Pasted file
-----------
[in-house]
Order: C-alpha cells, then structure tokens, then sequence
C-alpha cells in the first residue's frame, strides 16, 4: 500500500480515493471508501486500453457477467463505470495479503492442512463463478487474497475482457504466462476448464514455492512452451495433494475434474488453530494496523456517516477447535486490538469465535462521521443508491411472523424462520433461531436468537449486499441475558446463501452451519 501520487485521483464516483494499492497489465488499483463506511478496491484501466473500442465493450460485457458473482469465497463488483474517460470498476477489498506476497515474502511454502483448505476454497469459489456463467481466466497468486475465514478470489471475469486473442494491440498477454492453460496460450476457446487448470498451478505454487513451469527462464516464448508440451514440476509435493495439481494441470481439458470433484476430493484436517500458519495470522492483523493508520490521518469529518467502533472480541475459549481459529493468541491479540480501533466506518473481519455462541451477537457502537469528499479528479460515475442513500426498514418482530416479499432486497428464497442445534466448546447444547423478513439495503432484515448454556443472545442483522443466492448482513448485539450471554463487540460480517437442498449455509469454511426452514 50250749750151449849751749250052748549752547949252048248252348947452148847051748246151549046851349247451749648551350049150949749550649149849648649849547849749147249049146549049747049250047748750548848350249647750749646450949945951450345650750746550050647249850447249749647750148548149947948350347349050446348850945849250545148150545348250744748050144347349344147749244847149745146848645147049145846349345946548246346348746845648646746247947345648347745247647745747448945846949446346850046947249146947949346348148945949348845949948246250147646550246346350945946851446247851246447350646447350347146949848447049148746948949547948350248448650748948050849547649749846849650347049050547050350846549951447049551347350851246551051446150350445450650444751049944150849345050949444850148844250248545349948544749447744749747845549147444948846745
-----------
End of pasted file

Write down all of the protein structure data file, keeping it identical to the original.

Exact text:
[in-house]
Order: C-alpha cells, then structure tokens, then sequence
C-alpha cells in the first residue's frame, strides 16, 4: 500500500480515493471508501486500453457477467463505470495479503492442512463463478487474497475482457504466462476448464514455492512452451495433494475434474488453530494496523456517516477447535486490538469465535462521521443508491411472523424462520433461531436468537449486499441475558446463501452451519 501520487485521483464516483494499492497489465488499483463506511478496491484501466473500442465493450460485457458473482469465497463488483474517460470498476477489498506476497515474502511454502483448505476454497469459489456463467481466466497468486475465514478470489471475469486473442494491440498477454492453460496460450476457446487448470498451478505454487513451469527462464516464448508440451514440476509435493495439481494441470481439458470433484476430493484436517500458519495470522492483523493508520490521518469529518467502533472480541475459549481459529493468541491479540480501533466506518473481519455462541451477537457502537469528499479528479460515475442513500426498514418482530416479499432486497428464497442445534466448546447444547423478513439495503432484515448454556443472545442483522443466492448482513448485539450471554463487540460480517437442498449455509469454511426452514 50250749750151449849751749250052748549752547949252048248252348947452148847051748246151549046851349247451749648551350049150949749550649149849648649849547849749147249049146549049747049250047748750548848350249647750749646450949945951450345650750746550050647249850447249749647750148548149947948350347349050446348850945849250545148150545348250744748050144347349344147749244847149745146848645147049145846349345946548246346348746845648646746247947345648347745247647745747448945846949446346850046947249146947949346348148945949348845949948246250147646550246346350945946851446247851246447350646447350347146949848447049148746948949547948350248448650748948050849547649749846849650347049050547050350846549951447049551347350851246551051446150350445450650444751049944150849345050949444850148844250248545349948544749447744749747845549147444948846745